There’ve been three movies released under the Disney banner these past 3-4 years to gross more than $1 billion at the global box office (excluding Marvel Studios titles and Pixar films); Alice in Wonderland, Pirates of the Caribbean: On Stranger Tides, and Frozen. While the Mouse House is moving full speed ahead with an Alice sequel for 2016, followups to the other aforementioned titles are either slower-moving or non-existent (… at the moment, anyway).
Pirates of the Caribbean 5 – tentatively titled Pirates of the Caribbean: Dead Men Tell No Tales – had originally been eyed for a Summer 2015 release, but ended up being delayed for additional development; more recently, the news emerged that the project hasn’t been green-lit yet. Jeff Nathanson (Tower Heist) is still working on the film’s script, though earlier this month producer Jerry Bruckheimer voiced his confidence that the screenplay could be in shooting shape in time for production to start by Fall 2014 (in order to make a Summer 2016 release).
Walt Disney Studios chairman Alan Horn spoke at the Bloomberg Business of Entertainment Breakfast, where he spoke about upcoming projects such as the hotly-anticipated Star Wars: Episode VII. He was asked about Bruckheimer’s claim that Pirates 5 could being filming this fall, to which Horn replied (via THR):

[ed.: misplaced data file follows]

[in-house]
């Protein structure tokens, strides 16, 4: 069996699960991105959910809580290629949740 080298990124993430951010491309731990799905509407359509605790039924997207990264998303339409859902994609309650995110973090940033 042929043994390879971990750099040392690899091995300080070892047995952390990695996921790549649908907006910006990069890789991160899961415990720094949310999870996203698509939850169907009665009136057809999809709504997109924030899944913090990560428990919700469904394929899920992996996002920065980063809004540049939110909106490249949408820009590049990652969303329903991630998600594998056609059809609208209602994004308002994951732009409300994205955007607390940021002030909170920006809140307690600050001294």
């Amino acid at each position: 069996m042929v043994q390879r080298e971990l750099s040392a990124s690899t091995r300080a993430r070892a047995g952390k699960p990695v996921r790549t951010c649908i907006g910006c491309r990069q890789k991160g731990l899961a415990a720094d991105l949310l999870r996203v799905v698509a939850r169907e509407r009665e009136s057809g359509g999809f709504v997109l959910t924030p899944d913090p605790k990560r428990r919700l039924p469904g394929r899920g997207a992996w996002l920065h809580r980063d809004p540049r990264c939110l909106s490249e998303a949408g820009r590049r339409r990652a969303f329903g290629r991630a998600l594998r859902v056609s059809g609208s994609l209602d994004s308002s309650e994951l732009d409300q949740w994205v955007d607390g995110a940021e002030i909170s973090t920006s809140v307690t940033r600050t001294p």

“It’s possible. We haven’t seen a screenplay yet that I’ve been able to sign off on… There’s a lot of variables that effect the final outcome once it leaves the studio lot, so we are very careful.”
Bruckheimer ended his longtime first-look deal with Disney last year, so that may be part of the reason that Pirates 5 is progressing along slower than expected. Not to mention, Pirates franchise lead Johnny Depp’s last Disney genre blockbuster, The Lone Ranger, lost the studio a bundle and his expensive sci-fi thriller Transcendence is currently under-performing at the box office. Combine that with the fourth Pirates installment being the most critically-derided film in the series yet – diminishing the goodwill earned by previous chapters (okay, at least the first movie) – and Disney has all the more reason to be cautious about charging full-steam ahead on this project.
Frozen, on the other hand, is a film that the Mouse House is rapidly developing into a multi-platform franchise – just not one that includes additional movie installments, at this time. Horn, at the Bloomberg event, said that the Disney company is hard at work turning Frozen into a Broadway stage musical – following in the footsteps of previous hit Disney animated musicals like Beauty and the Beast and The Lion King – but that a film sequel “hadn’t even been discussed.”
The Oscar-winning Frozen makes sense as the basis for a stage musical; besides featuring a cast that includes major Broadway alum, the film’s narrative has a structure befitting a Broadway show – with its show-stopping tune, “Let It Go”, being very much a descendant of the Broadway school of music. As far as movie sequels go, arguably fellow animated feature Wreck-It Ralph creates a world that is ripe for further exploration – hence we’re happy knowing that Wreck-It Ralph 2 is in the works – far more than Frozen does (which seems perfectly fine as a self-contained story).
That said, Frozen still did earn over $1 billion in theaters around the globe, so it’s doubtful that most anyone will be surprised if a sequel conversation does, in fact, get started sometime down the line…
Sandy Schaefer blogs at Screen Rant.